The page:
Changing the world, one task at a time

by Ploum on 2012-12-19

The main concept behind Getting Things GNOME is that everything, absolutely everything is a task. Writing a book is a task. Developing an operating system is a task. Climbing mount Everest is task. Taking out the trash is a task. Everything.

A post-it wall
A post-it wall

I agree. It’s terribly not romantic. But true. Like saying that every poem is just a bunch of ink on a paper. Not romantic but efficient. Better: building a system to handle every task could be a game changer, a disruptive innovation affecting the society.

It might be long but stay with me: I will describe a generic task, a generic task manager and how it will change the world.

A task

Let define a task first. What are the natural properties of a task? Not so many.

1. An action line. This is a short sentence describing the task and it should always start with a verb. « Project 42 » or « Administrative stuff » is not a task. « Fill in the papers » is.

2. An observable boolean. It can tell if the task is achieved or not. There’s no such thing as completion percentage or intermediary status. A task is done or is not done. And the observable has to be agreed. This observable boolean might sometimes be inferred from the action line but not always. Writing a book is fine. But how do you define a book? Having completed 100,000 words in a text file? Being published? Is self published enough?

3. A start time. The time at which the task can be started. It doesn’t make sense to know that you have to take the trash out two weeks in advance. A start time can also be arbitrarily decided. Like I don’t want to work on this project before the end of my vacations.

4. A due time. That due time might be external (a project deadline) or self decided (I want to write my book this year). When there’s no external deadline, the due time is often fuzzy: it should be done as soon as possible or someday or when you have time. This is nevertheless a due time. When there are two of them, the most urgent win. Like when your boss want a project report for next month but you don’t want to work on it during the holidays which happens the week before.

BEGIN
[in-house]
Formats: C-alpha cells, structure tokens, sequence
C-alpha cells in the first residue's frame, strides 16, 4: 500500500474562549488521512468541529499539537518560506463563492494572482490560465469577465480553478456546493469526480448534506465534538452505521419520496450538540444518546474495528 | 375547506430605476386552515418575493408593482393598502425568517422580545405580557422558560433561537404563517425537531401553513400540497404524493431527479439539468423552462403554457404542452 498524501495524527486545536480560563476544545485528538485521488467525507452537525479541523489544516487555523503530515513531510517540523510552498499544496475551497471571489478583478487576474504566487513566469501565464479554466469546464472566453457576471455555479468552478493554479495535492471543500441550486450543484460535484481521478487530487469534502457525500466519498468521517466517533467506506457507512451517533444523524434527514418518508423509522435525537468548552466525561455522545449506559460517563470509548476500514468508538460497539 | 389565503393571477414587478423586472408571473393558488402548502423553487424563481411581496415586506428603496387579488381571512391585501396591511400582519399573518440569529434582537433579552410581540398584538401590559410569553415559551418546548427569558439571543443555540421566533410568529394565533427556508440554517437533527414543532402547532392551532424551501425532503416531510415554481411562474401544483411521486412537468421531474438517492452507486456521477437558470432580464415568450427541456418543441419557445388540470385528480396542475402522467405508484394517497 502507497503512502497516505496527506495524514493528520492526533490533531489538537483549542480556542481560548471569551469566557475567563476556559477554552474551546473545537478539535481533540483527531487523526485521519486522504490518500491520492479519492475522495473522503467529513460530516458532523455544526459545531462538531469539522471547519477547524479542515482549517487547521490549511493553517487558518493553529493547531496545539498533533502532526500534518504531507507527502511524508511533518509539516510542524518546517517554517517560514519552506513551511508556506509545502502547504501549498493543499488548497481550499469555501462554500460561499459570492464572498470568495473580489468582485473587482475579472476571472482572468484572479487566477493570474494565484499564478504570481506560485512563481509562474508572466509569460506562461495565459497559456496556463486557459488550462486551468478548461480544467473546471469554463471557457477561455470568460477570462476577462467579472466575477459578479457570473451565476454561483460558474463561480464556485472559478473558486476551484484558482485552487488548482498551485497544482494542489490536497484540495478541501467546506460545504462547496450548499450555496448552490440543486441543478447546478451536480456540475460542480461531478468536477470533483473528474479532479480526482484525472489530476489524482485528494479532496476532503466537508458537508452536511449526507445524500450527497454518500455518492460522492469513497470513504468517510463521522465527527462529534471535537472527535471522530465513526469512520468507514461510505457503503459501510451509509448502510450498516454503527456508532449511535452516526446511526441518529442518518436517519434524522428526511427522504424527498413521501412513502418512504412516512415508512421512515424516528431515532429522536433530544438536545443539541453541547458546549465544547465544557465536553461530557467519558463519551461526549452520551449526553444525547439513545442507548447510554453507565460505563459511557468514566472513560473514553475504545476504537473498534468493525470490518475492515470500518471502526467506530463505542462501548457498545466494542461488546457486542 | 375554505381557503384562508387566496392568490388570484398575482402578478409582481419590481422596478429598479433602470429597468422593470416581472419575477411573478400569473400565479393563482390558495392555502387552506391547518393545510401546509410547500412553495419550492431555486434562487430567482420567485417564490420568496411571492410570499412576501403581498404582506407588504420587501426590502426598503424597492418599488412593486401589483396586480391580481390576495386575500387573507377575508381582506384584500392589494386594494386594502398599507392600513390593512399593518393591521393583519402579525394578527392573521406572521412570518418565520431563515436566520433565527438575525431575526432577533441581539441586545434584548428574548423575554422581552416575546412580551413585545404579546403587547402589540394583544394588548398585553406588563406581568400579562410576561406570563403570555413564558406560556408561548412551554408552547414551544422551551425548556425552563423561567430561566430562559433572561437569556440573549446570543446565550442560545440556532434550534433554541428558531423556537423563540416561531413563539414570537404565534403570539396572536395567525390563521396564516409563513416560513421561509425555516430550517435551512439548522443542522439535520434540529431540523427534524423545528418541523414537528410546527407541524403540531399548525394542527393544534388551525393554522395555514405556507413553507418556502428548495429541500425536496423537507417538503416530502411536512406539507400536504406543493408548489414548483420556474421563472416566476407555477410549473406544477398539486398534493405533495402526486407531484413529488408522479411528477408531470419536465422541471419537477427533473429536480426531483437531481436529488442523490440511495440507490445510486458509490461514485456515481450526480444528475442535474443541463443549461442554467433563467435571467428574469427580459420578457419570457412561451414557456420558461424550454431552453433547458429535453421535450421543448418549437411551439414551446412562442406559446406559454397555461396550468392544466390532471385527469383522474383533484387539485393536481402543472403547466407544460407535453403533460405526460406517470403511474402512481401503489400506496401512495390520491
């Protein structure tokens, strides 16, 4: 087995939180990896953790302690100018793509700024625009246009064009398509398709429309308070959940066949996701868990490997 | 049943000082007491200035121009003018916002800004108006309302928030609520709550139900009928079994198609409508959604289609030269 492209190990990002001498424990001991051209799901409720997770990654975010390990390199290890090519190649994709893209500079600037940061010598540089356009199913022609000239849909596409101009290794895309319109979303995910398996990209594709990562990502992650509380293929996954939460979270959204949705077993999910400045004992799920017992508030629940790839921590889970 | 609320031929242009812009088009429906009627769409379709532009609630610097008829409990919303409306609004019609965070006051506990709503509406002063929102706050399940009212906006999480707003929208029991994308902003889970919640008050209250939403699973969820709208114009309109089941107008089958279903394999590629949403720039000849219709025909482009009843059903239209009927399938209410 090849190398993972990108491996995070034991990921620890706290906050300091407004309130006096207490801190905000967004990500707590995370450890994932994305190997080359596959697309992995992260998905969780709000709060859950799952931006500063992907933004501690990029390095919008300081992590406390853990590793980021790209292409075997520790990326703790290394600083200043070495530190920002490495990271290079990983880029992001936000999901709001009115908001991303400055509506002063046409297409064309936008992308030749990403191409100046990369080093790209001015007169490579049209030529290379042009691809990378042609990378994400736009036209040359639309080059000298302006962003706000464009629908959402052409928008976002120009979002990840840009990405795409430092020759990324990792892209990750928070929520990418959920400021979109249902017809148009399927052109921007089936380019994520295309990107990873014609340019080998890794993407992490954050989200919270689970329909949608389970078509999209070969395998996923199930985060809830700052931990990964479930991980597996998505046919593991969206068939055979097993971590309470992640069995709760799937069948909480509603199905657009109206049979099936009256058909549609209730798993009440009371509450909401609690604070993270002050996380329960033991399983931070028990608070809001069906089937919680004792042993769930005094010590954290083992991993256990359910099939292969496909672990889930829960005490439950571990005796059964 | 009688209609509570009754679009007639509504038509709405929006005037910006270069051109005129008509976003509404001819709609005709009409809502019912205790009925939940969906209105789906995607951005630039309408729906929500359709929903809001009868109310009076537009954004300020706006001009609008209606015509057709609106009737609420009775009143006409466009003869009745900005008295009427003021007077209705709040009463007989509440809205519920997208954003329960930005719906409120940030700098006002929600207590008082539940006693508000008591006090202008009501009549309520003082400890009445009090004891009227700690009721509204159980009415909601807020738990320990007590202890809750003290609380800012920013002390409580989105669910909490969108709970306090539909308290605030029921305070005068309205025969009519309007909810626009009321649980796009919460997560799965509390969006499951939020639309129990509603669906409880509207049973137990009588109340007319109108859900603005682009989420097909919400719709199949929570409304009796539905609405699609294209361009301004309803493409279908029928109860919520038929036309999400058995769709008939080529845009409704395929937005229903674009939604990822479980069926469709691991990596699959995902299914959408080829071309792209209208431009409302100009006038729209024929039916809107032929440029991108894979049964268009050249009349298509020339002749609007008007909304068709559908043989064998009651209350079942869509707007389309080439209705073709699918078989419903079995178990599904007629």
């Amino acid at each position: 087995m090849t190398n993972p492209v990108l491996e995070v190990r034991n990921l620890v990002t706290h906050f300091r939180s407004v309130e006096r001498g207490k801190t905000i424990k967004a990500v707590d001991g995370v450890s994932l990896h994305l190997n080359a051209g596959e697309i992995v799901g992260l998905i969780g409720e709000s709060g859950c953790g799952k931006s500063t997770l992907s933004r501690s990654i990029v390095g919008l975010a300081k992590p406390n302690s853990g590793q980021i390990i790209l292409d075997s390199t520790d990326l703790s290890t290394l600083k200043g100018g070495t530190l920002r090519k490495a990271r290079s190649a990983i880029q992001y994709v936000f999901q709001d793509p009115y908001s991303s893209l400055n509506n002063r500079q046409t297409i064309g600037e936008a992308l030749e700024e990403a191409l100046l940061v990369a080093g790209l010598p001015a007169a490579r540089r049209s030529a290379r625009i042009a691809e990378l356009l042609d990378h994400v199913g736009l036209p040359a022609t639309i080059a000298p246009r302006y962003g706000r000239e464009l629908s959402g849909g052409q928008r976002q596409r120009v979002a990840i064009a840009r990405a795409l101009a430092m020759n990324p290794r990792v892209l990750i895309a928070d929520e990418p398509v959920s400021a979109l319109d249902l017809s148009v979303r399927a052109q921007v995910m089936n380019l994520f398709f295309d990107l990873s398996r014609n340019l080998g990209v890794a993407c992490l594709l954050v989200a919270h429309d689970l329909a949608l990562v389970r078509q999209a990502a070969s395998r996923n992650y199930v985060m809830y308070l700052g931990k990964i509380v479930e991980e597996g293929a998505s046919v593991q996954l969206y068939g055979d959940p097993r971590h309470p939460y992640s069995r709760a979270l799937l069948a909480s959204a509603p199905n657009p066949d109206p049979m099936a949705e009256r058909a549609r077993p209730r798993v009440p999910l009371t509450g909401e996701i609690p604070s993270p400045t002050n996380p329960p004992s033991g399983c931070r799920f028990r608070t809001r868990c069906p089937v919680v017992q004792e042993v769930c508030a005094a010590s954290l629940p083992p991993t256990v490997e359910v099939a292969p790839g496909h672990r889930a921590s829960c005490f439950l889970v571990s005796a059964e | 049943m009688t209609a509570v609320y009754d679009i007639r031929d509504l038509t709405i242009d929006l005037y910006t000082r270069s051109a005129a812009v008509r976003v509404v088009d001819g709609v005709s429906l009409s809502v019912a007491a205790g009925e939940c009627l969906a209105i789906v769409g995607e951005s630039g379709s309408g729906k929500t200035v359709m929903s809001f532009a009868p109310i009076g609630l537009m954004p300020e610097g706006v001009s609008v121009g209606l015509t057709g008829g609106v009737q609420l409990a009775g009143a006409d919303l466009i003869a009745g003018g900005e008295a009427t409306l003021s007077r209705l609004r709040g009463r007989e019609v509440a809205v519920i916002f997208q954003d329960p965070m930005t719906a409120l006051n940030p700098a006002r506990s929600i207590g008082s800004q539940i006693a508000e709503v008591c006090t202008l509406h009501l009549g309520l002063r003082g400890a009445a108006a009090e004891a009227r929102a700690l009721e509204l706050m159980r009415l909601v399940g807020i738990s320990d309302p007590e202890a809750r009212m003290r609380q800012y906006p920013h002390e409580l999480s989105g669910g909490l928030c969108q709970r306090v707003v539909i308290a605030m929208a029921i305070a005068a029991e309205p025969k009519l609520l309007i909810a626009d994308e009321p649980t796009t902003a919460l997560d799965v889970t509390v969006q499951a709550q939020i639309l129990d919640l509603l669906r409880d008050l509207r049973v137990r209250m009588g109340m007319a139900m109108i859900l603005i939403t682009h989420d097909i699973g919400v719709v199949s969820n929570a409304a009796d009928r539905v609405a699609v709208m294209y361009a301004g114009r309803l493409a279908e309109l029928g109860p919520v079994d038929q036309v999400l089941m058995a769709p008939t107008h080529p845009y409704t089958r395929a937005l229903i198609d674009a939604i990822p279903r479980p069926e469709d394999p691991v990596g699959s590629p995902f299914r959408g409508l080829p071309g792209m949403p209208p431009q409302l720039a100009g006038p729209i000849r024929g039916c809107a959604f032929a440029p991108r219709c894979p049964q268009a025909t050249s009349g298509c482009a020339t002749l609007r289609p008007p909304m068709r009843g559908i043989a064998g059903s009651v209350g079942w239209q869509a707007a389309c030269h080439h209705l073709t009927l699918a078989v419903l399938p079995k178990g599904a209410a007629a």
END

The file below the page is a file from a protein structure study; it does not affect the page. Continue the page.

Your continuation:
5. Subtasks. Each task can be divided in smaller subtasks, almost indefinitely. When the task is too big, like writing a book, it feels impossible and it will hard to be motivated to work on it. On the other hand, the tasks are too small when it takes more time to write down the task than to accomplish it. It goes without saying that if a task can have subtasks, it can have parents to. There’s no reason to have only one parent and a particular subtask can be part of multiple projects.

6. An assignee. That’s the person responsible for changing the observable boolean. It cannot be a group, it is always one person only. Of course, that person doesn’t have to be assigned to all the subtasks. And that person can change. Even for the biggest projects, there’s one person responsible for marking the project as done. It is not a special position, often it’s the person working on the last opened subtask.

That’s it. There’s nothing more in a task than that.

Of course, each task may require information. That’s why I consider than, even if it’s not part of the definition of a task, a good task manager should also centralise all the information related to a given task: personal notes, mails, links and related files. That’s why a todo-manager often acts as a notepad.

The fact that a task can have subtasks leads to dependencies, which is something natural and intuitive : a task cannot be started if its subtasks are not finished. Also, if a parent task has a deadline, any subtask shares the same or a stricter deadline.

A tasks manager

Obviously, you need to manage those tasks. There’s three natural modes of every task manager, even with good old post-its or filofax: input, organisation and work.

1. Input is entering tasks in the system. It should be as frictionless as possible. You should be able to immediately create a new task while walking in the street, while in a meeting or while reading an email asking you something.